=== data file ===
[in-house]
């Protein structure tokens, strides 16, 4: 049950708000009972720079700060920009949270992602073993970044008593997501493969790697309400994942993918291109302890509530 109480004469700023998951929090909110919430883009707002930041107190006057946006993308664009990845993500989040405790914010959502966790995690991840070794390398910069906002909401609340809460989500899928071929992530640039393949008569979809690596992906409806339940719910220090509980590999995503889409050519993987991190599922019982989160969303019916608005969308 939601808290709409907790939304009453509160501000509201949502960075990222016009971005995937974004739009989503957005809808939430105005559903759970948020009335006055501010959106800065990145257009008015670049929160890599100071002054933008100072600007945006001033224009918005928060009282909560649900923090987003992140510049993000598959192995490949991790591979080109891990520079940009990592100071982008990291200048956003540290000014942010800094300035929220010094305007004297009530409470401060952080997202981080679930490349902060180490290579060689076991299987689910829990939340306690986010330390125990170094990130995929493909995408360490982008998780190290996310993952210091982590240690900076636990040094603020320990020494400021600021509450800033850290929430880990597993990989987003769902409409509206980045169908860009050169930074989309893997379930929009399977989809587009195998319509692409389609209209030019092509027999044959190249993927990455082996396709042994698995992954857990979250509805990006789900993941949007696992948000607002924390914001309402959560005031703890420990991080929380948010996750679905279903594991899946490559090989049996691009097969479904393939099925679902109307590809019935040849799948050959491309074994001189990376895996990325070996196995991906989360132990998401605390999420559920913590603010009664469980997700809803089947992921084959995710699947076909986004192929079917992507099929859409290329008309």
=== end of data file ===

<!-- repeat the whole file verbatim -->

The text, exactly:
[in-house]
């Protein structure tokens, strides 16, 4: 049950708000009972720079700060920009949270992602073993970044008593997501493969790697309400994942993918291109302890509530 109480004469700023998951929090909110919430883009707002930041107190006057946006993308664009990845993500989040405790914010959502966790995690991840070794390398910069906002909401609340809460989500899928071929992530640039393949008569979809690596992906409806339940719910220090509980590999995503889409050519993987991190599922019982989160969303019916608005969308 939601808290709409907790939304009453509160501000509201949502960075990222016009971005995937974004739009989503957005809808939430105005559903759970948020009335006055501010959106800065990145257009008015670049929160890599100071002054933008100072600007945006001033224009918005928060009282909560649900923090987003992140510049993000598959192995490949991790591979080109891990520079940009990592100071982008990291200048956003540290000014942010800094300035929220010094305007004297009530409470401060952080997202981080679930490349902060180490290579060689076991299987689910829990939340306690986010330390125990170094990130995929493909995408360490982008998780190290996310993952210091982590240690900076636990040094603020320990020494400021600021509450800033850290929430880990597993990989987003769902409409509206980045169908860009050169930074989309893997379930929009399977989809587009195998319509692409389609209209030019092509027999044959190249993927990455082996396709042994698995992954857990979250509805990006789900993941949007696992948000607002924390914001309402959560005031703890420990991080929380948010996750679905279903594991899946490559090989049996691009097969479904393939099925679902109307590809019935040849799948050959491309074994001189990376895996990325070996196995991906989360132990998401605390999420559920913590603010009664469980997700809803089947992921084959995710699947076909986004192929079917992507099929859409290329008309």